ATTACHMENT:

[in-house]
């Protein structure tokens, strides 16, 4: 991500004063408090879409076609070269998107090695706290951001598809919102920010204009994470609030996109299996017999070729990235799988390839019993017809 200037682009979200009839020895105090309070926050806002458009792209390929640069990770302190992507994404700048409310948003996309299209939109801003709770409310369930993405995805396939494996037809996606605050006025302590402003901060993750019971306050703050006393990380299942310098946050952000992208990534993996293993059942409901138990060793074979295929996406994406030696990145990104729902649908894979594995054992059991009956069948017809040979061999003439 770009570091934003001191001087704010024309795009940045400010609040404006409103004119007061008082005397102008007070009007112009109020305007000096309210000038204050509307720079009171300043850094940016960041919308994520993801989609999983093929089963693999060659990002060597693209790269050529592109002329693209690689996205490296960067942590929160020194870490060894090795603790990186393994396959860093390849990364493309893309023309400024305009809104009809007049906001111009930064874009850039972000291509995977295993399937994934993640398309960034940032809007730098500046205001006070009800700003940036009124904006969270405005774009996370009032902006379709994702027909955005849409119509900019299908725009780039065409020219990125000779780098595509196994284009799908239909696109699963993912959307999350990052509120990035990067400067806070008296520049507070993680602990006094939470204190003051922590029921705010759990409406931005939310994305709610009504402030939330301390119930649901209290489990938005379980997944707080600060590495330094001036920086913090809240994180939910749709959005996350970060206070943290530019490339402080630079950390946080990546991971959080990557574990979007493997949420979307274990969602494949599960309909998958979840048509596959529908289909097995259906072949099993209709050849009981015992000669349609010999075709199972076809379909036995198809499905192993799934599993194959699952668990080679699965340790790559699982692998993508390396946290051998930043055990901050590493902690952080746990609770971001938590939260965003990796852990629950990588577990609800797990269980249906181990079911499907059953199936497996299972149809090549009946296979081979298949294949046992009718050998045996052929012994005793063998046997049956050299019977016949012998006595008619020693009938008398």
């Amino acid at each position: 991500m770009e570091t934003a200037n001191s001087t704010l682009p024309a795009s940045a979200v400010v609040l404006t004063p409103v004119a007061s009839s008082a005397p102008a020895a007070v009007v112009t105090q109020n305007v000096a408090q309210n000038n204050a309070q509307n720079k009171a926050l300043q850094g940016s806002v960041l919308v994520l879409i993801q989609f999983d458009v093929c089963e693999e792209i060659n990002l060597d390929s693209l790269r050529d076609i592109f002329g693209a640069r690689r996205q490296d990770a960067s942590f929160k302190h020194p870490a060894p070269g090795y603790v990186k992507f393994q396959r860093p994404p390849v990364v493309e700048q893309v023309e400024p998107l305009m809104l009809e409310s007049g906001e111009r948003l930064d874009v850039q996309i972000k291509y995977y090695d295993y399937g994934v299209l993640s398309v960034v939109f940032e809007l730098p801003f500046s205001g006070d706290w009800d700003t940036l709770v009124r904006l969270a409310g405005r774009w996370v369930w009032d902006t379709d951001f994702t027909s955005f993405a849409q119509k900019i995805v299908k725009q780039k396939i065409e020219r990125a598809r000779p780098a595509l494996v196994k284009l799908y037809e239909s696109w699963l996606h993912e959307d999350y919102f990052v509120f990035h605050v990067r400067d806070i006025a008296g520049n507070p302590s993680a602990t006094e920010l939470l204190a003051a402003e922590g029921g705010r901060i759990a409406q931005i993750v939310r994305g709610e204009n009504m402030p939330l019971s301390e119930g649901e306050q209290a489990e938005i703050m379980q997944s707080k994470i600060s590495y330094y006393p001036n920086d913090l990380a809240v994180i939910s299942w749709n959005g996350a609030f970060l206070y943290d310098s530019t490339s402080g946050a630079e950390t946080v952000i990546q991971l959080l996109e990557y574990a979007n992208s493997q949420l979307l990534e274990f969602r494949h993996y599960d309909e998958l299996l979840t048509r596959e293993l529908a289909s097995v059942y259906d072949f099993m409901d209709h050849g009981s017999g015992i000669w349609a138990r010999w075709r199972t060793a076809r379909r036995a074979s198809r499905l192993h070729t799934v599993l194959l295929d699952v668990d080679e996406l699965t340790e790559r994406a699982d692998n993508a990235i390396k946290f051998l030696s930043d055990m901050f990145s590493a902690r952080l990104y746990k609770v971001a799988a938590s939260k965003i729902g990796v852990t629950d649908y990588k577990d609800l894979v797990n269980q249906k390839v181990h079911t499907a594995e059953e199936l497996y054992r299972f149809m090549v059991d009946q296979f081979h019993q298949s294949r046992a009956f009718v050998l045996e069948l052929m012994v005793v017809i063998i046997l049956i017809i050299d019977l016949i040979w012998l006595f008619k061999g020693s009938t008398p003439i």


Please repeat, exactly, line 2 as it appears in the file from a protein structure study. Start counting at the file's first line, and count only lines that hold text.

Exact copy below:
């Protein structure tokens, strides 16, 4: 991500004063408090879409076609070269998107090695706290951001598809919102920010204009994470609030996109299996017999070729990235799988390839019993017809 200037682009979200009839020895105090309070926050806002458009792209390929640069990770302190992507994404700048409310948003996309299209939109801003709770409310369930993405995805396939494996037809996606605050006025302590402003901060993750019971306050703050006393990380299942310098946050952000992208990534993996293993059942409901138990060793074979295929996406994406030696990145990104729902649908894979594995054992059991009956069948017809040979061999003439 770009570091934003001191001087704010024309795009940045400010609040404006409103004119007061008082005397102008007070009007112009109020305007000096309210000038204050509307720079009171300043850094940016960041919308994520993801989609999983093929089963693999060659990002060597693209790269050529592109002329693209690689996205490296960067942590929160020194870490060894090795603790990186393994396959860093390849990364493309893309023309400024305009809104009809007049906001111009930064874009850039972000291509995977295993399937994934993640398309960034940032809007730098500046205001006070009800700003940036009124904006969270405005774009996370009032902006379709994702027909955005849409119509900019299908725009780039065409020219990125000779780098595509196994284009799908239909696109699963993912959307999350990052509120990035990067400067806070008296520049507070993680602990006094939470204190003051922590029921705010759990409406931005939310994305709610009504402030939330301390119930649901209290489990938005379980997944707080600060590495330094001036920086913090809240994180939910749709959005996350970060206070943290530019490339402080630079950390946080990546991971959080990557574990979007493997949420979307274990969602494949599960309909998958979840048509596959529908289909097995259906072949099993209709050849009981015992000669349609010999075709199972076809379909036995198809499905192993799934599993194959699952668990080679699965340790790559699982692998993508390396946290051998930043055990901050590493902690952080746990609770971001938590939260965003990796852990629950990588577990609800797990269980249906181990079911499907059953199936497996299972149809090549009946296979081979298949294949046992009718050998045996052929012994005793063998046997049956050299019977016949012998006595008619020693009938008398």